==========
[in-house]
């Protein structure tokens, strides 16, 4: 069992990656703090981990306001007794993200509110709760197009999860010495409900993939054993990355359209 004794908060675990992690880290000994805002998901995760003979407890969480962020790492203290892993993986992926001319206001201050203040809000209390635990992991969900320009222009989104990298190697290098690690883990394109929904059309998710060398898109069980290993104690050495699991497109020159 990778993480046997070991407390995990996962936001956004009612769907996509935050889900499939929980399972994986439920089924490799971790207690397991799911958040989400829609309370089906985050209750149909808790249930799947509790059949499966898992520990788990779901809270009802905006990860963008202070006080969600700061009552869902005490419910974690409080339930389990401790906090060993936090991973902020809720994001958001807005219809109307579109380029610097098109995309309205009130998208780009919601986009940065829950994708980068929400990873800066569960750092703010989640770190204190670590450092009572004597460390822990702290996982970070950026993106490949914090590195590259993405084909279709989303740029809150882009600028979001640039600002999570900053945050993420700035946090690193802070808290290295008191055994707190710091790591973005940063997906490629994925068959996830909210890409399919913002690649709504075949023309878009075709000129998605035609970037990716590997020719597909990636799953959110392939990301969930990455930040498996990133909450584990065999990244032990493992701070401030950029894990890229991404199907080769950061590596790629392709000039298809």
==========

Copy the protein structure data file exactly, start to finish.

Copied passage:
[in-house]
């Protein structure tokens, strides 16, 4: 069992990656703090981990306001007794993200509110709760197009999860010495409900993939054993990355359209 004794908060675990992690880290000994805002998901995760003979407890969480962020790492203290892993993986992926001319206001201050203040809000209390635990992991969900320009222009989104990298190697290098690690883990394109929904059309998710060398898109069980290993104690050495699991497109020159 990778993480046997070991407390995990996962936001956004009612769907996509935050889900499939929980399972994986439920089924490799971790207690397991799911958040989400829609309370089906985050209750149909808790249930799947509790059949499966898992520990788990779901809270009802905006990860963008202070006080969600700061009552869902005490419910974690409080339930389990401790906090060993936090991973902020809720994001958001807005219809109307579109380029610097098109995309309205009130998208780009919601986009940065829950994708980068929400990873800066569960750092703010989640770190204190670590450092009572004597460390822990702290996982970070950026993106490949914090590195590259993405084909279709989303740029809150882009600028979001640039600002999570900053945050993420700035946090690193802070808290290295008191055994707190710091790591973005940063997906490629994925068959996830909210890409399919913002690649709504075949023309878009075709000129998605035609970037990716590997020719597909990636799953959110392939990301969930990455930040498996990133909450584990065999990244032990493992701070401030950029894990890229991404199907080769950061590596790629392709000039298809």